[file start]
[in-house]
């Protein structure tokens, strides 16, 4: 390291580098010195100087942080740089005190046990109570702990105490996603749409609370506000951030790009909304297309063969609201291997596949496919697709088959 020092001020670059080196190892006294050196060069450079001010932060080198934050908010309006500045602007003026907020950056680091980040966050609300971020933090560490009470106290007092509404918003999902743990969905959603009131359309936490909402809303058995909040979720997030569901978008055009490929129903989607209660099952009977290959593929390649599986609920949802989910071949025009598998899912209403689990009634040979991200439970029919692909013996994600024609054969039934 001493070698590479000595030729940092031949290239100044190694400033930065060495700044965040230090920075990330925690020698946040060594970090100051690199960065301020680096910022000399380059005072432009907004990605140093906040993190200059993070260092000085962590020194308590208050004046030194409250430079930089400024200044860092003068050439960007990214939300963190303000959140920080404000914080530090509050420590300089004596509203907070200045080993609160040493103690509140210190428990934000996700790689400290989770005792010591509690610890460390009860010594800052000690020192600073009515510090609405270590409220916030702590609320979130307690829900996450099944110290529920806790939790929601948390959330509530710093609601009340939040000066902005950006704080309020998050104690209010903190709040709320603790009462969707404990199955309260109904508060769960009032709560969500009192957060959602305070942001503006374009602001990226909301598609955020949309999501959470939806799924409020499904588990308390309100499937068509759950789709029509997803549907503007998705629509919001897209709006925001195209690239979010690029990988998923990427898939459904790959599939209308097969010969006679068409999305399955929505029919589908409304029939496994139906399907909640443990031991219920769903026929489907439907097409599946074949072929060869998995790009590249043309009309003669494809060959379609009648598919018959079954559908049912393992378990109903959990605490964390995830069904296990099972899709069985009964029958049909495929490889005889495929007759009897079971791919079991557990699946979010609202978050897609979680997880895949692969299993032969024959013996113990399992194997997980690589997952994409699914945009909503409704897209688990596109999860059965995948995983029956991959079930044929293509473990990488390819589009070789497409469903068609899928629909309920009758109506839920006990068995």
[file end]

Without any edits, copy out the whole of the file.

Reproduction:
[in-house]
């Protein structure tokens, strides 16, 4: 390291580098010195100087942080740089005190046990109570702990105490996603749409609370506000951030790009909304297309063969609201291997596949496919697709088959 020092001020670059080196190892006294050196060069450079001010932060080198934050908010309006500045602007003026907020950056680091980040966050609300971020933090560490009470106290007092509404918003999902743990969905959603009131359309936490909402809303058995909040979720997030569901978008055009490929129903989607209660099952009977290959593929390649599986609920949802989910071949025009598998899912209403689990009634040979991200439970029919692909013996994600024609054969039934 001493070698590479000595030729940092031949290239100044190694400033930065060495700044965040230090920075990330925690020698946040060594970090100051690199960065301020680096910022000399380059005072432009907004990605140093906040993190200059993070260092000085962590020194308590208050004046030194409250430079930089400024200044860092003068050439960007990214939300963190303000959140920080404000914080530090509050420590300089004596509203907070200045080993609160040493103690509140210190428990934000996700790689400290989770005792010591509690610890460390009860010594800052000690020192600073009515510090609405270590409220916030702590609320979130307690829900996450099944110290529920806790939790929601948390959330509530710093609601009340939040000066902005950006704080309020998050104690209010903190709040709320603790009462969707404990199955309260109904508060769960009032709560969500009192957060959602305070942001503006374009602001990226909301598609955020949309999501959470939806799924409020499904588990308390309100499937068509759950789709029509997803549907503007998705629509919001897209709006925001195209690239979010690029990988998923990427898939459904790959599939209308097969010969006679068409999305399955929505029919589908409304029939496994139906399907909640443990031991219920769903026929489907439907097409599946074949072929060869998995790009590249043309009309003669494809060959379609009648598919018959079954559908049912393992378990109903959990605490964390995830069904296990099972899709069985009964029958049909495929490889005889495929007759009897079971791919079991557990699946979010609202978050897609979680997880895949692969299993032969024959013996113990399992194997997980690589997952994409699914945009909503409704897209688990596109999860059965995948995983029956991959079930044929293509473990990488390819589009070789497409469903068609899928629909309920009758109506839920006990068995």